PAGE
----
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Defining the Middle East
All Over Again by David Hulme
Defining the Middle East has
long been an awkward task. Robert Kaplan, writing in the NYT, believes
it should include a much greater area and that the Mumbai terrorist attacks
lend credence to his position. Certainly, there is confusion over what
comprises the region. Standard textbooks in Political Science and International
Relations can't seem to agree. Here's a selection:
In The Foreign Policies of
Middle East States (2002), Hinnebusch and Ehteshami have a map labeled
"The Middle East (the Arab League plus Iran, Israel and Turkey)." There
are 22 countries in the Arab League. They stretch from Mauritania in the
far west of Africa to Oman, east of Saudi Arabia. The League includes Sudan,
Djibouti and Somalia, the Comores in the Indian Ocean and three observer
states Eritrea, India, and Venezuela. To be fair, the Arab League's observers
were added in 2003, 2006 and 2007.
The map in Politics in the
Middle East (2000) by Bill and Springborg shows an area that stretches
from Morocco (including Western Sahara) to Pakistan. It excludes Somalia
and Djibouti and includes Turkey, Israel, Iran and Afghanistan.
The cover on State, Power
and Politics in the Making of the Modern Middle East (2004) by Roger Owen,
shows Egypt, Israel, Jordan, Lebanon, Syria, Saudi Arabia, Iraq, Iran,
part of Afghanistan and part of Pakistan. Inside, there's a 20th century
inter-war map of the Middle East, showing an area from Morocco to Iran
and from Turkey to Sudan.
Monte Palmer's The Politics
of the Middle East (2006) has a map bounded on the west by Egypt and Sudan,
on the east by Iran, on the north by Turkey on the south by Yemen. In his
written definition of the Middle East, Palmer says,
The Middle East is generally
defined as the vast geographic area that embraces North Africa and much
of Western Asia. As indicated on the adjacent map, it is bordered on the
south by the countries of sub-Saharan Africa, on the north by Greece and
Eastern Europe, and on the northeast by Afghanistan, Russia, and the newly
independent states of Central Asia. The latter could reasonably be considered
part of the Middle East, for most are Islamic in character and many have
strong cultural and ethnic links to Turkey and Iran. Much the same could
be said of Afghanistan.
And according to Politics
and Change in the Middle East (2008) by Anderson, Seibert and Wagner, the
term Middle East raises some problems for it originates in recent Western
military usage and uses present national boundaries that cut across historically
significant cultural and geographic divisions. The reference to the region
as part of the East reveals a European bias; from a larger perspective
of the whole civilized area stretching from Western Europe and East Asia,
the so-called Middle East is located toward the West and has close cultural
ties with the Mediterranean region as a whole. Despite these problems,
we shall follow the more or less established convention and define the
Middle East as the region bounded on the north west by Turkey, on the southwest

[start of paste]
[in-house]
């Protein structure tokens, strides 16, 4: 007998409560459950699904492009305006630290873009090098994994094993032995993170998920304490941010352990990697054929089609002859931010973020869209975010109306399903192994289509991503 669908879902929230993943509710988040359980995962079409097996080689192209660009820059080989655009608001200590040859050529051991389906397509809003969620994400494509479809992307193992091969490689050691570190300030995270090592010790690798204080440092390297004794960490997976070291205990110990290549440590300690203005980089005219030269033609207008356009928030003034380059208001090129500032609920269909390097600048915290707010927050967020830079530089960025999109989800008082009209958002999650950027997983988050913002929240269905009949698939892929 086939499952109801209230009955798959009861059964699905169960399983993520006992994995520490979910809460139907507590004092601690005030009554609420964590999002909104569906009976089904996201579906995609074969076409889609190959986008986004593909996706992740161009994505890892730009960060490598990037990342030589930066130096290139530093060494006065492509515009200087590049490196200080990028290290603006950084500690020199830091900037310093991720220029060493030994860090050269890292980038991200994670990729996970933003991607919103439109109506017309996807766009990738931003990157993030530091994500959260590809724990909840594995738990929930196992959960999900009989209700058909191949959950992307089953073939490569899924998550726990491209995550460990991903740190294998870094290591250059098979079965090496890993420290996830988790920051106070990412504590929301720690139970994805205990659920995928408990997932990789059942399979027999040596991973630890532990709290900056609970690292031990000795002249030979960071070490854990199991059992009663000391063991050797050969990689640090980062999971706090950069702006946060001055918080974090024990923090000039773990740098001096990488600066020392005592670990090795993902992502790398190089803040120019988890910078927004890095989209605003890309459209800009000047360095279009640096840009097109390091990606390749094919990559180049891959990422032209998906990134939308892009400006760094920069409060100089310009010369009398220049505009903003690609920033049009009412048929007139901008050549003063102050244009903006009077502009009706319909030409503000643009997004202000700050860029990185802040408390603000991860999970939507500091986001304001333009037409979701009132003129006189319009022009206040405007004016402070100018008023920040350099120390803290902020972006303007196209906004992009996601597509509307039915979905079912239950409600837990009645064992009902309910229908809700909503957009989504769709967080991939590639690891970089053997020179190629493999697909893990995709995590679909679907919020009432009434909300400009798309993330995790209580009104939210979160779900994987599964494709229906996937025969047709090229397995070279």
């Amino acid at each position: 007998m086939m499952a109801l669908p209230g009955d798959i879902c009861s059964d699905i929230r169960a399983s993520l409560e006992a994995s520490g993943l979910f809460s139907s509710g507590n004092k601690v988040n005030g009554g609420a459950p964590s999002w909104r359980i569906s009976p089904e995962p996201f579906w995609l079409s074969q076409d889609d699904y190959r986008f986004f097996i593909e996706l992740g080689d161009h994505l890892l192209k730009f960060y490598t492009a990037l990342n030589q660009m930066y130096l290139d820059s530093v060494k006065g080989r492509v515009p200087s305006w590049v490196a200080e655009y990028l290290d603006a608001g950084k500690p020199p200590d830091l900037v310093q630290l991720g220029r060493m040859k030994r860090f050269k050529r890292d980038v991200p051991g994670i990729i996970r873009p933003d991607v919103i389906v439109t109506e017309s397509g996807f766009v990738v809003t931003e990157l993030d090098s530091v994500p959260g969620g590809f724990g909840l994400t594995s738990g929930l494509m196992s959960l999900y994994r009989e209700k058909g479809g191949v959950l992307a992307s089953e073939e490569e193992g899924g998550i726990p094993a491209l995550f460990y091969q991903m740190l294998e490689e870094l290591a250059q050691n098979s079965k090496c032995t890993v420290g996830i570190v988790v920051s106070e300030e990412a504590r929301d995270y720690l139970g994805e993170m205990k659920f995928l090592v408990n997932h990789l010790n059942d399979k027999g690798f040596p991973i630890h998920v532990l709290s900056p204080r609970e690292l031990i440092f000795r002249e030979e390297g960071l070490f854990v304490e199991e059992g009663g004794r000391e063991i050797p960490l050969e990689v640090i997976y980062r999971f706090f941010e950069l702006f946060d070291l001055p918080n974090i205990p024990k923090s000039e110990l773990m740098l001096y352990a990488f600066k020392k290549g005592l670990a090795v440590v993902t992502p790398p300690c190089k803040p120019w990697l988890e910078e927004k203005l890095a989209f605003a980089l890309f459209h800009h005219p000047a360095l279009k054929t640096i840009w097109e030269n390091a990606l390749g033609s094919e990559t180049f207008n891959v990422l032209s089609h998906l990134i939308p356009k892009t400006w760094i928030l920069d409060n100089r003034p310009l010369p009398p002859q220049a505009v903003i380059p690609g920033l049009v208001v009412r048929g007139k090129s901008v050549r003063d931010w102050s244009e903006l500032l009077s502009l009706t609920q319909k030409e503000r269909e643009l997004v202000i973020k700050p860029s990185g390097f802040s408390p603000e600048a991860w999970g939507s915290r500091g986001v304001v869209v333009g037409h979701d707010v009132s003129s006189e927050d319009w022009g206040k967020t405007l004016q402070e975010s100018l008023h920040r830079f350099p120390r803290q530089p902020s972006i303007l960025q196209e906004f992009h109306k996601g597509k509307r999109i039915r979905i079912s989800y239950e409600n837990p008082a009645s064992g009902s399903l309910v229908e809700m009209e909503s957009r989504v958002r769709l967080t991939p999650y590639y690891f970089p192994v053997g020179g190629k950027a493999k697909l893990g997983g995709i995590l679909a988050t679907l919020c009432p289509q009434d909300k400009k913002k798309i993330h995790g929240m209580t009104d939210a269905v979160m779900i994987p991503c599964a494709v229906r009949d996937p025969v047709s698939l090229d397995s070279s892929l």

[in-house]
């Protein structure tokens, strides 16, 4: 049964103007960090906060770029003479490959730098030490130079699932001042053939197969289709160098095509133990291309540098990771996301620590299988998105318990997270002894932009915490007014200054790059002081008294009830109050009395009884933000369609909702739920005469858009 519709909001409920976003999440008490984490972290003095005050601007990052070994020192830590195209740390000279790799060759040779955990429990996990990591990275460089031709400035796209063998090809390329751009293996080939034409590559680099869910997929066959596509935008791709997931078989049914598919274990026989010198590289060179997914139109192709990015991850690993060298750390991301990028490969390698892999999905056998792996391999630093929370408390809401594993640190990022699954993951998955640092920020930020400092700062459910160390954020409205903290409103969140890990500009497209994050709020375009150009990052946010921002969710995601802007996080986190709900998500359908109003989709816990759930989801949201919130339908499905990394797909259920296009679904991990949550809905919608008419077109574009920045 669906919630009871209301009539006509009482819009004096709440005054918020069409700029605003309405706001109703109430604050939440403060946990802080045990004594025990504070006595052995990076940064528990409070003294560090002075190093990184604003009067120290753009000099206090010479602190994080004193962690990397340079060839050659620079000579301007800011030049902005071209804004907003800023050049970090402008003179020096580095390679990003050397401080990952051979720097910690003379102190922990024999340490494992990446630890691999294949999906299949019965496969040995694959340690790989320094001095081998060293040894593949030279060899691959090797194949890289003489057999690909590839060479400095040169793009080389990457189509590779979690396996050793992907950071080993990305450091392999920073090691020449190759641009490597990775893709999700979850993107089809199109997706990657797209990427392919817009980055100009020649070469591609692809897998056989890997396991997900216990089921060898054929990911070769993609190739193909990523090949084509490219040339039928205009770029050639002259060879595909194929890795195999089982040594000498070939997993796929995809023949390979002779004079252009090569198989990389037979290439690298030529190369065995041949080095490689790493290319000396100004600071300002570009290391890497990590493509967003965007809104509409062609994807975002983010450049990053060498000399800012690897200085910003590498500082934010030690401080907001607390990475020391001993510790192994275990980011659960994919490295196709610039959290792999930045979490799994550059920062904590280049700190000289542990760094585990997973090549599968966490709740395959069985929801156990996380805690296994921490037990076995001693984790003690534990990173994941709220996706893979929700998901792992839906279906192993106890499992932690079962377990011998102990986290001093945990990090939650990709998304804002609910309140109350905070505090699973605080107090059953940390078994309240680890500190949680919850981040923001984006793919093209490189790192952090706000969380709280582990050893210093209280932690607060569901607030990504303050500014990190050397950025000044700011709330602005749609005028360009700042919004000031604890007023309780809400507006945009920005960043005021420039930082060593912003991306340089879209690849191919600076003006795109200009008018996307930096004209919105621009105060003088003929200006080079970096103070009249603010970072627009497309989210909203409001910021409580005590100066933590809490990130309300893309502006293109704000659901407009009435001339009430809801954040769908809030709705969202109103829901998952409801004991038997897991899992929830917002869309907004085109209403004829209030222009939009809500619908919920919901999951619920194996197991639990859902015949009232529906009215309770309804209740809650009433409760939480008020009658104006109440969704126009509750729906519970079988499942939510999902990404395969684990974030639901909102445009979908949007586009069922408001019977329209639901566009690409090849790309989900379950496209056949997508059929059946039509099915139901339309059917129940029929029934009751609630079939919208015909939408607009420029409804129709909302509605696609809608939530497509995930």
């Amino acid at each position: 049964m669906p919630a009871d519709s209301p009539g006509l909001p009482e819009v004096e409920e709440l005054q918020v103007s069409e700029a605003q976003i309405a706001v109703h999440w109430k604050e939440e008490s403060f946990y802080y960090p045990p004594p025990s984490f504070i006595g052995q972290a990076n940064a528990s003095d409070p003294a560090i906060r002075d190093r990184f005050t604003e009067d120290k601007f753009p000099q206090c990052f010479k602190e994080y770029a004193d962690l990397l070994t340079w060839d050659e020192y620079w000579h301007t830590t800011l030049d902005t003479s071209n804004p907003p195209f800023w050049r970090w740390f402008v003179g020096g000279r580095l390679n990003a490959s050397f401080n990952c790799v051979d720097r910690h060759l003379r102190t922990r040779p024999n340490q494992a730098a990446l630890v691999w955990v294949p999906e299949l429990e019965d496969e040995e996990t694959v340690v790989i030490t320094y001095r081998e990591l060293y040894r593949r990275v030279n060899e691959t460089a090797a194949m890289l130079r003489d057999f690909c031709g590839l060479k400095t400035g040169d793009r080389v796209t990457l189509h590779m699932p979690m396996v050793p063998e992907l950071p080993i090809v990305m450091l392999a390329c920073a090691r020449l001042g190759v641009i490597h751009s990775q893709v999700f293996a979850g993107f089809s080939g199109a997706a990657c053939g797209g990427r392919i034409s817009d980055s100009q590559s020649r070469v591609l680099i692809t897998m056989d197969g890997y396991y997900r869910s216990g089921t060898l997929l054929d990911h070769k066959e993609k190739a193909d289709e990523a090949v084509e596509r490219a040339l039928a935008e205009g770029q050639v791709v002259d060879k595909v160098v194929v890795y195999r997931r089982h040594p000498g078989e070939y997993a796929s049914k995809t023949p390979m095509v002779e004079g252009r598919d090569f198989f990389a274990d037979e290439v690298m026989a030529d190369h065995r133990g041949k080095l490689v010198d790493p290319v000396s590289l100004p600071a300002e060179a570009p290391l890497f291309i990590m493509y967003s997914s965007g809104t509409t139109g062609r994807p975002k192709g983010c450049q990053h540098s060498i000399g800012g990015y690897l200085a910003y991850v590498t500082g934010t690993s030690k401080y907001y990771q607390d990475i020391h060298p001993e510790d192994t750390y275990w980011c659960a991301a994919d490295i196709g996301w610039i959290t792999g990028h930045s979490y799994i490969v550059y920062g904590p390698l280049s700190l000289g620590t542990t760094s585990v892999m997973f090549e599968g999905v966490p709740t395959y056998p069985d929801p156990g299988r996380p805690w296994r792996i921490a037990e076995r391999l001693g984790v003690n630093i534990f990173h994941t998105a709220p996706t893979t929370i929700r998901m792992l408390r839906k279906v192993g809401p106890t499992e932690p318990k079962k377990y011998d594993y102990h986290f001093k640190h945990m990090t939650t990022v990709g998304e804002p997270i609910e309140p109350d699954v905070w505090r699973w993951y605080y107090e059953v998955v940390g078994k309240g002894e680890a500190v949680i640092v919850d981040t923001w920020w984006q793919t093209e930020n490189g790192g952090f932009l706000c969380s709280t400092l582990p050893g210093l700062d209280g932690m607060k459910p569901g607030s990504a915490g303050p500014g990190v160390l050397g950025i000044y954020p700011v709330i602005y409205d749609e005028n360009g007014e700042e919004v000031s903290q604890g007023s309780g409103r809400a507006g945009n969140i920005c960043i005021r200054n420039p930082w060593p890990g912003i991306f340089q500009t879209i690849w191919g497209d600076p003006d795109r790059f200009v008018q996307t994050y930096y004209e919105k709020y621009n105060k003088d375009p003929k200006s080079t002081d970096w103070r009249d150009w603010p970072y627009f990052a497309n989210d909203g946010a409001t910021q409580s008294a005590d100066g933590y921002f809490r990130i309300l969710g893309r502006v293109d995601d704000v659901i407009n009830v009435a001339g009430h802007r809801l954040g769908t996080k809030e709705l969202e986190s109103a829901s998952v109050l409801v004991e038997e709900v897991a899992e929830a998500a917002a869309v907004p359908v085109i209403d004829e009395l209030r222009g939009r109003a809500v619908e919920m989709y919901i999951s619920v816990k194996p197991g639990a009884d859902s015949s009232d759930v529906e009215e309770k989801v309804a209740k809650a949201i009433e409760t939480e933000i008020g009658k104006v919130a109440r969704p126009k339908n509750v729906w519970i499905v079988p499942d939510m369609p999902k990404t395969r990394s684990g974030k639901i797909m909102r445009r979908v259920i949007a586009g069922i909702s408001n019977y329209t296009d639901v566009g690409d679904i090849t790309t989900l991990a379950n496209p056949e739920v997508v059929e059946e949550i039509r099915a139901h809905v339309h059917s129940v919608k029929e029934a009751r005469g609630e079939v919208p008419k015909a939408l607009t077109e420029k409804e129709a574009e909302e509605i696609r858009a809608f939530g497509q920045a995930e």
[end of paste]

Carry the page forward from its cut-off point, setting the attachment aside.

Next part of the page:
by Egypt, on the southeast by the Arabian Peninsula and on the northeast
by Iran. It must be remembered that this division is arbitrary, and the
bordering regions such as Afghanistan and the Sudan and North Africa have
much in common with their "Middle Eastern" neighbors.
Finally, let's consider Fred
Halliday's view in The Middle East in International Relations (2005):
It was in this context, of
Ottoman retreat and inter-European rivalry, that the modern concept of
the 'Middle East' was born. Hitherto other, more specific, terms had been
used--the 'Near East' referred to those Arab areas that border the eastern
Mediterranean, the 'Levant to the same, 'Asia Minor' to the Turkish landmass
that divided the Arab world from Russia. 'Araby' was a half-political,
half-literary term, sometimes denoting the Peninsula, sometimes the Arab
East as a whole, sometimes an imaginary zone of Amirs, harems and tents.
Coined by the American Admiral Mahan in 1902, the term 'Middle East' reflected
a new awareness of the unity not only of the Ottoman domains, but all those
wider areas, former Ottoman provinces, Arabia and Iran, which lay between
Europe and India and the Far East: the 'Middle' distinguished it from these
areas. 'Middle East' became indeed the term used in the languages of the
region itself….. Yet despite its apparently general acceptance, this was
not a term universally used in the west, where some foreign ministries
still continued to use 'Near East' to distinguish these countries from
Arabia and Iran. Only after 1945 did the term 'Middle East' acquire a quite
general and the national currency. In Russia the western sense of the term
was never adopted: there the distinction was between … 'Central East,'
that is those countries which bordered Russia and later the USSR--Turkey,
Iran, Afghanistan--and.... Near East, in effect the Arab world.
Quite a range of definitions.
On this basis, Kaplan's new/old Greater Near East may have traction.
About the Author: David Hulme
holds a doctorate in International Relations from the University of Southern
California with an emphasis on the Middle East. He's the author of "Identity,
Ideology and the Jerusalem Question" and the blog, Causes of Conflict.
He is president of Vision Media Productions and chairman of Vision.org
Foundation. Please email at email@example.com.